Workers in states that expanded Medicaid by September 2014 also had stronger coverage gains (4.1 percentage points; 95% CI [2.2, 6.0]) than workers in states that did not expand Medicaid (2.6 percentage points; 95% CI [0.5, 4.7]; figures 1 and 2). The uninsurance rate for working adults in September 2014 was 12.5 percent in nonexpansion states and 8.4 percent in expansion states.


Coverage gains were shared equally among working parents1 and workers without children in the household. The uninsurance rate fell 3.4 percentage points (95% CI [1.3, 5.4]) for working parents and 3.3 percentage points for working adults without children in the household (95% CI [1.6, 5.1]; figure 2).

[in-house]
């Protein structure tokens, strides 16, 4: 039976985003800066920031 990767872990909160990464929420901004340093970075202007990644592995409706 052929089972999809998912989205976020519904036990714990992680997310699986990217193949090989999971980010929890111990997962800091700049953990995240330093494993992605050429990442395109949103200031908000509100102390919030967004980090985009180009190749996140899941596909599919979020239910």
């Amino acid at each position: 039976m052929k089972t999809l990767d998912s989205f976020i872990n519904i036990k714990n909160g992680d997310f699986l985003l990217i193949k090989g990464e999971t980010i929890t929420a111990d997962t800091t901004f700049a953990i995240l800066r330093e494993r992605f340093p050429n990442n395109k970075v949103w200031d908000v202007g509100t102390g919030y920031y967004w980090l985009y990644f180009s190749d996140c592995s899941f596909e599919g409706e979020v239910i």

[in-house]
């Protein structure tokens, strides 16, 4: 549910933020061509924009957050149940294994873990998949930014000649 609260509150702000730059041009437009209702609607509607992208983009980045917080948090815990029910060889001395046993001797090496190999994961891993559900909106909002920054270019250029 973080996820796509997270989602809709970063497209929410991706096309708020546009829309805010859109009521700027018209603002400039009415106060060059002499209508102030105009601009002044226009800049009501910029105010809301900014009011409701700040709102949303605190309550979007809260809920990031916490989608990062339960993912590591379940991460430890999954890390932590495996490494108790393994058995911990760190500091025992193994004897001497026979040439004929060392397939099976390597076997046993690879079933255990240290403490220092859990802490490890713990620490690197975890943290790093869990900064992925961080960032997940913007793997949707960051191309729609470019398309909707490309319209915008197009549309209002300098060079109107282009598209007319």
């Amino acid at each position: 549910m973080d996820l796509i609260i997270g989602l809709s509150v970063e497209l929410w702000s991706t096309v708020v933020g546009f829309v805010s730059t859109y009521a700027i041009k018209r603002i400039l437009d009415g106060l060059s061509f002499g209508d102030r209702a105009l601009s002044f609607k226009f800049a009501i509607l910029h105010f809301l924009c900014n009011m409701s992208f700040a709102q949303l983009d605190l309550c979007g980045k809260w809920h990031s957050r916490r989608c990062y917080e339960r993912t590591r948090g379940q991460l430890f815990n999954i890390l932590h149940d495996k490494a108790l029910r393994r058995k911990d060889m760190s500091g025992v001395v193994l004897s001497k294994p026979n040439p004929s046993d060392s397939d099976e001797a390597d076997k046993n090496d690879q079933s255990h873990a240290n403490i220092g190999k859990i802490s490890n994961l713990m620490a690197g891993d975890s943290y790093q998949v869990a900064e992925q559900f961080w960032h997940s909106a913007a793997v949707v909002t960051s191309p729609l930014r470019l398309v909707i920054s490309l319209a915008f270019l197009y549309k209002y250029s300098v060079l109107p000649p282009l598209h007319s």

Methods: Each round of the HRMS is weighted to be nationally representative. We use these weights and a regression adjustment to control for differences in the demographic and socioeconomic characteristics of the respondents across the different rounds of the survey. This allows us to remove any variation in insurance coverage caused by changes in the types of people responding to the survey over time rather than by changes in the health insurance landscape. The basic patterns shown for the regression-adjusted measures are similar to those based solely on simple weighted estimates. In presenting the regression-adjusted estimates, we use the predicted rate of each coverage type in each quarter for the same nationally representative population. For this analysis, we base the nationally representative sample on survey respondents from the most recent 12-month period from the HRMS (i.e., quarter 4 of 2013 and quarters 1?3 of 2014). We focus on statistically significant changes in insurance coverage over time (defined as differences that are significantly different from zero at the 5 percent level or lower) and highlight changes relative to September 2013, just before the open enrollment period for the Marketplaces began. We provide a 95 percent confidence interval for key estimates.